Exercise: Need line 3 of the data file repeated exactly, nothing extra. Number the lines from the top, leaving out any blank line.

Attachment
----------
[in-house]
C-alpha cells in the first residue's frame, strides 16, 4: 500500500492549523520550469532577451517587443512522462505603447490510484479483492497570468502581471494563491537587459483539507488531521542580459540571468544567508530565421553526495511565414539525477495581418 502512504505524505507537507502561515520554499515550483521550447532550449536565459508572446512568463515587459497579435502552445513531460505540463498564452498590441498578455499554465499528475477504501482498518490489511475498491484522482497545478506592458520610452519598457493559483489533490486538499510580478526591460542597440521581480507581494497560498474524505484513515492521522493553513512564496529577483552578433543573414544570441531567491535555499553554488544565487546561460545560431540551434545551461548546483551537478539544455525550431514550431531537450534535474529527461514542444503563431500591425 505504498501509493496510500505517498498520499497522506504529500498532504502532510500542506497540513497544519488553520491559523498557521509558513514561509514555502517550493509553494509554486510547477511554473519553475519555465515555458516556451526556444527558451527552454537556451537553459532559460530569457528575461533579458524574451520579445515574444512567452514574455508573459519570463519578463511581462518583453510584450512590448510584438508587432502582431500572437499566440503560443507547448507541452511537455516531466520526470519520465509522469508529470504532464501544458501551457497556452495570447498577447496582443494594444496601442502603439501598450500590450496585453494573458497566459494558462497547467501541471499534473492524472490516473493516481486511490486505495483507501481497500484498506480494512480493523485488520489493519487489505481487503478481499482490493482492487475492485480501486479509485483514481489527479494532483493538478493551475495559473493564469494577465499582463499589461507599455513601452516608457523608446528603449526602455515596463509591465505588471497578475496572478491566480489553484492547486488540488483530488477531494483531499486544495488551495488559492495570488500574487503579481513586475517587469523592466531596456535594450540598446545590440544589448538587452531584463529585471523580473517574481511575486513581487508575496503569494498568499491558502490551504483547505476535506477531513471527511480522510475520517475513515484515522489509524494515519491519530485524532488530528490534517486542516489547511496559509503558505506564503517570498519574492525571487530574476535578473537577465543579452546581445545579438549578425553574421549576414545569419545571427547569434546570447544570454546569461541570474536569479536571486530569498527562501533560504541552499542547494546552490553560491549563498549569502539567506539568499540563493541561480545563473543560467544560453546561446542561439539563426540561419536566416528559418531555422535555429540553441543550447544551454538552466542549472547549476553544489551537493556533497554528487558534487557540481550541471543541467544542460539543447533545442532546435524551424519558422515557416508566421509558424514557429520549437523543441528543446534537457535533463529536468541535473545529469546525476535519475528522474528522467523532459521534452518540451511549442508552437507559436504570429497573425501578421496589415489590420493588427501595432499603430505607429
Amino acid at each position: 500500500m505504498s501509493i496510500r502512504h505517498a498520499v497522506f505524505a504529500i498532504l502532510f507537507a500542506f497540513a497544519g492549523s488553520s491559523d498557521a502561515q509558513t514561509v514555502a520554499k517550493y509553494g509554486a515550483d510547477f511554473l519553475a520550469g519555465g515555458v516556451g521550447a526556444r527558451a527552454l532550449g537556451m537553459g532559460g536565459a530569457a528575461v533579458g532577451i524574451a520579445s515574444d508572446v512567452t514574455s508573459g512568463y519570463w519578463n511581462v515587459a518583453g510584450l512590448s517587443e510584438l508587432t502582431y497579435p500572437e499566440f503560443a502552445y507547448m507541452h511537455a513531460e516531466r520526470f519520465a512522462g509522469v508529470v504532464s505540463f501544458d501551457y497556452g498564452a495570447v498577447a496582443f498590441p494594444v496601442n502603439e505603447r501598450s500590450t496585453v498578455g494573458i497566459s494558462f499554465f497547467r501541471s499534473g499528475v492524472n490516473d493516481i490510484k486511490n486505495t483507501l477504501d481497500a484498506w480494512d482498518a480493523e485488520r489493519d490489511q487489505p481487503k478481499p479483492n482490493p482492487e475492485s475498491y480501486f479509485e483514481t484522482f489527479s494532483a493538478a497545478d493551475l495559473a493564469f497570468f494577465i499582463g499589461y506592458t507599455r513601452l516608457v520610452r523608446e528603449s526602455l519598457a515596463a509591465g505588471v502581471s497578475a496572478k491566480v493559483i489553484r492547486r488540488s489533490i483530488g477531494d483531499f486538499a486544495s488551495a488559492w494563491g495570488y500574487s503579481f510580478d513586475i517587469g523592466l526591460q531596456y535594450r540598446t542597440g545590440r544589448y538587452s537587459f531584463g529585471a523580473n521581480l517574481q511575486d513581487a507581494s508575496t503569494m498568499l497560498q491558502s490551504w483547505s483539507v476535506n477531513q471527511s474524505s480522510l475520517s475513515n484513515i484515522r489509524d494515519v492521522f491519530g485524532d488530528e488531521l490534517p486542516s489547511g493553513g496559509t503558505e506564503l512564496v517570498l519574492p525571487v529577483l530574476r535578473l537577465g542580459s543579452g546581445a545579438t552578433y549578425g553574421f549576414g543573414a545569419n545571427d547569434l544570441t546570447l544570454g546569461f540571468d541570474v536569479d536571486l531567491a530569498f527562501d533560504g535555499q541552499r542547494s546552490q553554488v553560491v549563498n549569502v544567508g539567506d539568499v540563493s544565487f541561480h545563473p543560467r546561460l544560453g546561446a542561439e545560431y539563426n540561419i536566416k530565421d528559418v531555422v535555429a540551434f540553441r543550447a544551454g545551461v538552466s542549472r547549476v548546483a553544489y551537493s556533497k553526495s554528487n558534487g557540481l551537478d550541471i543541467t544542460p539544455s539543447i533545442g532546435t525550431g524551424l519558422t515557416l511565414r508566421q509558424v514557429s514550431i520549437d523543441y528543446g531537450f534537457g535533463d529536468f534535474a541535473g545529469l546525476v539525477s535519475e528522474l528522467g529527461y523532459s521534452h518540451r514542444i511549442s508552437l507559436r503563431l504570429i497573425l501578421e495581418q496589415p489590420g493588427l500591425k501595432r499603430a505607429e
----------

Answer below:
Amino acid at each position: 500500500m505504498s501509493i496510500r502512504h505517498a498520499v497522506f505524505a504529500i498532504l502532510f507537507a500542506f497540513a497544519g492549523s488553520s491559523d498557521a502561515q509558513t514561509v514555502a520554499k517550493y509553494g509554486a515550483d510547477f511554473l519553475a520550469g519555465g515555458v516556451g521550447a526556444r527558451a527552454l532550449g537556451m537553459g532559460g536565459a530569457a528575461v533579458g532577451i524574451a520579445s515574444d508572446v512567452t514574455s508573459g512568463y519570463w519578463n511581462v515587459a518583453g510584450l512590448s517587443e510584438l508587432t502582431y497579435p500572437e499566440f503560443a502552445y507547448m507541452h511537455a513531460e516531466r520526470f519520465a512522462g509522469v508529470v504532464s505540463f501544458d501551457y497556452g498564452a495570447v498577447a496582443f498590441p494594444v496601442n502603439e505603447r501598450s500590450t496585453v498578455g494573458i497566459s494558462f499554465f497547467r501541471s499534473g499528475v492524472n490516473d493516481i490510484k486511490n486505495t483507501l477504501d481497500a484498506w480494512d482498518a480493523e485488520r489493519d490489511q487489505p481487503k478481499p479483492n482490493p482492487e475492485s475498491y480501486f479509485e483514481t484522482f489527479s494532483a493538478a497545478d493551475l495559473a493564469f497570468f494577465i499582463g499589461y506592458t507599455r513601452l516608457v520610452r523608446e528603449s526602455l519598457a515596463a509591465g505588471v502581471s497578475a496572478k491566480v493559483i489553484r492547486r488540488s489533490i483530488g477531494d483531499f486538499a486544495s488551495a488559492w494563491g495570488y500574487s503579481f510580478d513586475i517587469g523592466l526591460q531596456y535594450r540598446t542597440g545590440r544589448y538587452s537587459f531584463g529585471a523580473n521581480l517574481q511575486d513581487a507581494s508575496t503569494m498568499l497560498q491558502s490551504w483547505s483539507v476535506n477531513q471527511s474524505s480522510l475520517s475513515n484513515i484515522r489509524d494515519v492521522f491519530g485524532d488530528e488531521l490534517p486542516s489547511g493553513g496559509t503558505e506564503l512564496v517570498l519574492p525571487v529577483l530574476r535578473l537577465g542580459s543579452g546581445a545579438t552578433y549578425g553574421f549576414g543573414a545569419n545571427d547569434l544570441t546570447l544570454g546569461f540571468d541570474v536569479d536571486l531567491a530569498f527562501d533560504g535555499q541552499r542547494s546552490q553554488v553560491v549563498n549569502v544567508g539567506d539568499v540563493s544565487f541561480h545563473p543560467r546561460l544560453g546561446a542561439e545560431y539563426n540561419i536566416k530565421d528559418v531555422v535555429a540551434f540553441r543550447a544551454g545551461v538552466s542549472r547549476v548546483a553544489y551537493s556533497k553526495s554528487n558534487g557540481l551537478d550541471i543541467t544542460p539544455s539543447i533545442g532546435t525550431g524551424l519558422t515557416l511565414r508566421q509558424v514557429s514550431i520549437d523543441y528543446g531537450f534537457g535533463d529536468f534535474a541535473g545529469l546525476v539525477s535519475e528522474l528522467g529527461y523532459s521534452h518540451r514542444i511549442s508552437l507559436r503563431l504570429i497573425l501578421e495581418q496589415p489590420g493588427l500591425k501595432r499603430a505607429e